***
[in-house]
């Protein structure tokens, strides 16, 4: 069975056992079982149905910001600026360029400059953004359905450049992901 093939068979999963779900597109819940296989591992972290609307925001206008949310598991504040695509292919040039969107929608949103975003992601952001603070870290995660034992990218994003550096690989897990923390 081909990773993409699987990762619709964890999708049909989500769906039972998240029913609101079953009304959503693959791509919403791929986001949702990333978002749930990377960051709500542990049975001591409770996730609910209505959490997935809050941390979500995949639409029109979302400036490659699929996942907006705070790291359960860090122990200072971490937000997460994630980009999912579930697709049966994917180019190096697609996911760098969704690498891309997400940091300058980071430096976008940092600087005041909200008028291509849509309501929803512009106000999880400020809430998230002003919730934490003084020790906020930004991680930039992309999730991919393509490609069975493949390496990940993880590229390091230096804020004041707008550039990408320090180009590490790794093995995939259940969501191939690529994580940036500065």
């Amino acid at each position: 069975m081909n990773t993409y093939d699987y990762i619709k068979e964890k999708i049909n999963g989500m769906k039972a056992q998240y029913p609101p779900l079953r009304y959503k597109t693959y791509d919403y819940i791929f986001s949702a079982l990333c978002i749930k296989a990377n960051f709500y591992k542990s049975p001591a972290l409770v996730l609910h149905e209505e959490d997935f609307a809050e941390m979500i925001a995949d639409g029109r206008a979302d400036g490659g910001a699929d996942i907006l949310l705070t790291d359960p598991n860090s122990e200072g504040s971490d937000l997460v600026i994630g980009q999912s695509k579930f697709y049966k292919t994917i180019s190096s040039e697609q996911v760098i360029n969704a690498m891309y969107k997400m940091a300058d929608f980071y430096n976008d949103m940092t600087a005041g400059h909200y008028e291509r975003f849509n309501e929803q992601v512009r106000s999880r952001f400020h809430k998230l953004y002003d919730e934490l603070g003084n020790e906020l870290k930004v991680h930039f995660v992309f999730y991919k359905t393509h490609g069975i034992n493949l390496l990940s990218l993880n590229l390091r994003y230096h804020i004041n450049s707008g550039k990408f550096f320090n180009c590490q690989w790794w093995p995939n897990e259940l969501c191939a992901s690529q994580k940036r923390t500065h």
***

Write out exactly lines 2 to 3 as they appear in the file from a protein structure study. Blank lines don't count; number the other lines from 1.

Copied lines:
């Protein structure tokens, strides 16, 4: 069975056992079982149905910001600026360029400059953004359905450049992901 093939068979999963779900597109819940296989591992972290609307925001206008949310598991504040695509292919040039969107929608949103975003992601952001603070870290995660034992990218994003550096690989897990923390 081909990773993409699987990762619709964890999708049909989500769906039972998240029913609101079953009304959503693959791509919403791929986001949702990333978002749930990377960051709500542990049975001591409770996730609910209505959490997935809050941390979500995949639409029109979302400036490659699929996942907006705070790291359960860090122990200072971490937000997460994630980009999912579930697709049966994917180019190096697609996911760098969704690498891309997400940091300058980071430096976008940092600087005041909200008028291509849509309501929803512009106000999880400020809430998230002003919730934490003084020790906020930004991680930039992309999730991919393509490609069975493949390496990940993880590229390091230096804020004041707008550039990408320090180009590490790794093995995939259940969501191939690529994580940036500065």
């Amino acid at each position: 069975m081909n990773t993409y093939d699987y990762i619709k068979e964890k999708i049909n999963g989500m769906k039972a056992q998240y029913p609101p779900l079953r009304y959503k597109t693959y791509d919403y819940i791929f986001s949702a079982l990333c978002i749930k296989a990377n960051f709500y591992k542990s049975p001591a972290l409770v996730l609910h149905e209505e959490d997935f609307a809050e941390m979500i925001a995949d639409g029109r206008a979302d400036g490659g910001a699929d996942i907006l949310l705070t790291d359960p598991n860090s122990e200072g504040s971490d937000l997460v600026i994630g980009q999912s695509k579930f697709y049966k292919t994917i180019s190096s040039e697609q996911v760098i360029n969704a690498m891309y969107k997400m940091a300058d929608f980071y430096n976008d949103m940092t600087a005041g400059h909200y008028e291509r975003f849509n309501e929803q992601v512009r106000s999880r952001f400020h809430k998230l953004y002003d919730e934490l603070g003084n020790e906020l870290k930004v991680h930039f995660v992309f999730y991919k359905t393509h490609g069975i034992n493949l390496l990940s990218l993880n590229l390091r994003y230096h804020i004041n450049s707008g550039k990408f550096f320090n180009c590490q690989w790794w093995p995939n897990e259940l969501c191939a992901s690529q994580k940036r923390t500065h």